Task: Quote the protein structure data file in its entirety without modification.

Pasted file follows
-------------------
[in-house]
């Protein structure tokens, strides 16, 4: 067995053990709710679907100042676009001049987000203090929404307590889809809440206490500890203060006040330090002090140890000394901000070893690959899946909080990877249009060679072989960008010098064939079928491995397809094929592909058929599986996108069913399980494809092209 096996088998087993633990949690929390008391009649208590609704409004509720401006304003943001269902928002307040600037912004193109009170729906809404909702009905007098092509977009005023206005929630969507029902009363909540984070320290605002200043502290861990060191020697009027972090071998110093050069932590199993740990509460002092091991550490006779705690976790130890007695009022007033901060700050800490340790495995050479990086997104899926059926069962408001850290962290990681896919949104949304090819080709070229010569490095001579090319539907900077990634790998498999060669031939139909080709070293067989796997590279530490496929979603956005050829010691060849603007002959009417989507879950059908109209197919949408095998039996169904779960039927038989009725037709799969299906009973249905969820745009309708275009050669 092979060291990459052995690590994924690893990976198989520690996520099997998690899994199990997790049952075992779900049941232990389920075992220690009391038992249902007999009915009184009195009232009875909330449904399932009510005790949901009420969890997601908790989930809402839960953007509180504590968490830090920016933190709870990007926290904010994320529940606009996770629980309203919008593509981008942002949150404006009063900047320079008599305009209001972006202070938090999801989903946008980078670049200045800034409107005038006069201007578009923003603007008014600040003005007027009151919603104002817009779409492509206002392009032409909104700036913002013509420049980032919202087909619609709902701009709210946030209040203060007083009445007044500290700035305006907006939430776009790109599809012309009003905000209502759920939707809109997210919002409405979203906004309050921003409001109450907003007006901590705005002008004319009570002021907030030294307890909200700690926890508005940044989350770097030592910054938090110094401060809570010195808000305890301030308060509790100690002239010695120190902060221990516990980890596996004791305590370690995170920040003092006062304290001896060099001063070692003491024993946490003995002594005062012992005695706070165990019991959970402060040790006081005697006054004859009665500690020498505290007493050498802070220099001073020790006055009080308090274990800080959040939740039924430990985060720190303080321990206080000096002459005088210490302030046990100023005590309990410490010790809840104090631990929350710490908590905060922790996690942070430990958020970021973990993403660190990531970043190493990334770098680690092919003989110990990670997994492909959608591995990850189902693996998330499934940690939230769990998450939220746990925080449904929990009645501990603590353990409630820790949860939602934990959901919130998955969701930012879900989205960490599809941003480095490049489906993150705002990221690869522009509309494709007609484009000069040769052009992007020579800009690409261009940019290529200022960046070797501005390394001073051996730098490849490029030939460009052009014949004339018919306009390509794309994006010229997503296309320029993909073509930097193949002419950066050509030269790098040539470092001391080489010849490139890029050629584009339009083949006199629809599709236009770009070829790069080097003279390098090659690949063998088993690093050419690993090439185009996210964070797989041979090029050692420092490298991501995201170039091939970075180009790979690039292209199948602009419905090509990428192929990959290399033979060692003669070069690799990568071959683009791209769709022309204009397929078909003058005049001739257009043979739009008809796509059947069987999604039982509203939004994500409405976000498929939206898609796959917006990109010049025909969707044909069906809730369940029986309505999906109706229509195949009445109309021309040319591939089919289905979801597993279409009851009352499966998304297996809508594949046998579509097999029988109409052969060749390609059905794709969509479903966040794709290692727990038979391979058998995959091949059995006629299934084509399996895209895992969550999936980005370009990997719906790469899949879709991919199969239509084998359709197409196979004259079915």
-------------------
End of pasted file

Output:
[in-house]
């Protein structure tokens, strides 16, 4: 067995053990709710679907100042676009001049987000203090929404307590889809809440206490500890203060006040330090002090140890000394901000070893690959899946909080990877249009060679072989960008010098064939079928491995397809094929592909058929599986996108069913399980494809092209 096996088998087993633990949690929390008391009649208590609704409004509720401006304003943001269902928002307040600037912004193109009170729906809404909702009905007098092509977009005023206005929630969507029902009363909540984070320290605002200043502290861990060191020697009027972090071998110093050069932590199993740990509460002092091991550490006779705690976790130890007695009022007033901060700050800490340790495995050479990086997104899926059926069962408001850290962290990681896919949104949304090819080709070229010569490095001579090319539907900077990634790998498999060669031939139909080709070293067989796997590279530490496929979603956005050829010691060849603007002959009417989507879950059908109209197919949408095998039996169904779960039927038989009725037709799969299906009973249905969820745009309708275009050669 092979060291990459052995690590994924690893990976198989520690996520099997998690899994199990997790049952075992779900049941232990389920075992220690009391038992249902007999009915009184009195009232009875909330449904399932009510005790949901009420969890997601908790989930809402839960953007509180504590968490830090920016933190709870990007926290904010994320529940606009996770629980309203919008593509981008942002949150404006009063900047320079008599305009209001972006202070938090999801989903946008980078670049200045800034409107005038006069201007578009923003603007008014600040003005007027009151919603104002817009779409492509206002392009032409909104700036913002013509420049980032919202087909619609709902701009709210946030209040203060007083009445007044500290700035305006907006939430776009790109599809012309009003905000209502759920939707809109997210919002409405979203906004309050921003409001109450907003007006901590705005002008004319009570002021907030030294307890909200700690926890508005940044989350770097030592910054938090110094401060809570010195808000305890301030308060509790100690002239010695120190902060221990516990980890596996004791305590370690995170920040003092006062304290001896060099001063070692003491024993946490003995002594005062012992005695706070165990019991959970402060040790006081005697006054004859009665500690020498505290007493050498802070220099001073020790006055009080308090274990800080959040939740039924430990985060720190303080321990206080000096002459005088210490302030046990100023005590309990410490010790809840104090631990929350710490908590905060922790996690942070430990958020970021973990993403660190990531970043190493990334770098680690092919003989110990990670997994492909959608591995990850189902693996998330499934940690939230769990998450939220746990925080449904929990009645501990603590353990409630820790949860939602934990959901919130998955969701930012879900989205960490599809941003480095490049489906993150705002990221690869522009509309494709007609484009000069040769052009992007020579800009690409261009940019290529200022960046070797501005390394001073051996730098490849490029030939460009052009014949004339018919306009390509794309994006010229997503296309320029993909073509930097193949002419950066050509030269790098040539470092001391080489010849490139890029050629584009339009083949006199629809599709236009770009070829790069080097003279390098090659690949063998088993690093050419690993090439185009996210964070797989041979090029050692420092490298991501995201170039091939970075180009790979690039292209199948602009419905090509990428192929990959290399033979060692003669070069690799990568071959683009791209769709022309204009397929078909003058005049001739257009043979739009008809796509059947069987999604039982509203939004994500409405976000498929939206898609796959917006990109010049025909969707044909069906809730369940029986309505999906109706229509195949009445109309021309040319591939089919289905979801597993279409009851009352499966998304297996809508594949046998579509097999029988109409052969060749390609059905794709969509479903966040794709290692727990038979391979058998995959091949059995006629299934084509399996895209895992969550999936980005370009990997719906790469899949879709991919199969239509084998359709197409196979004259079915």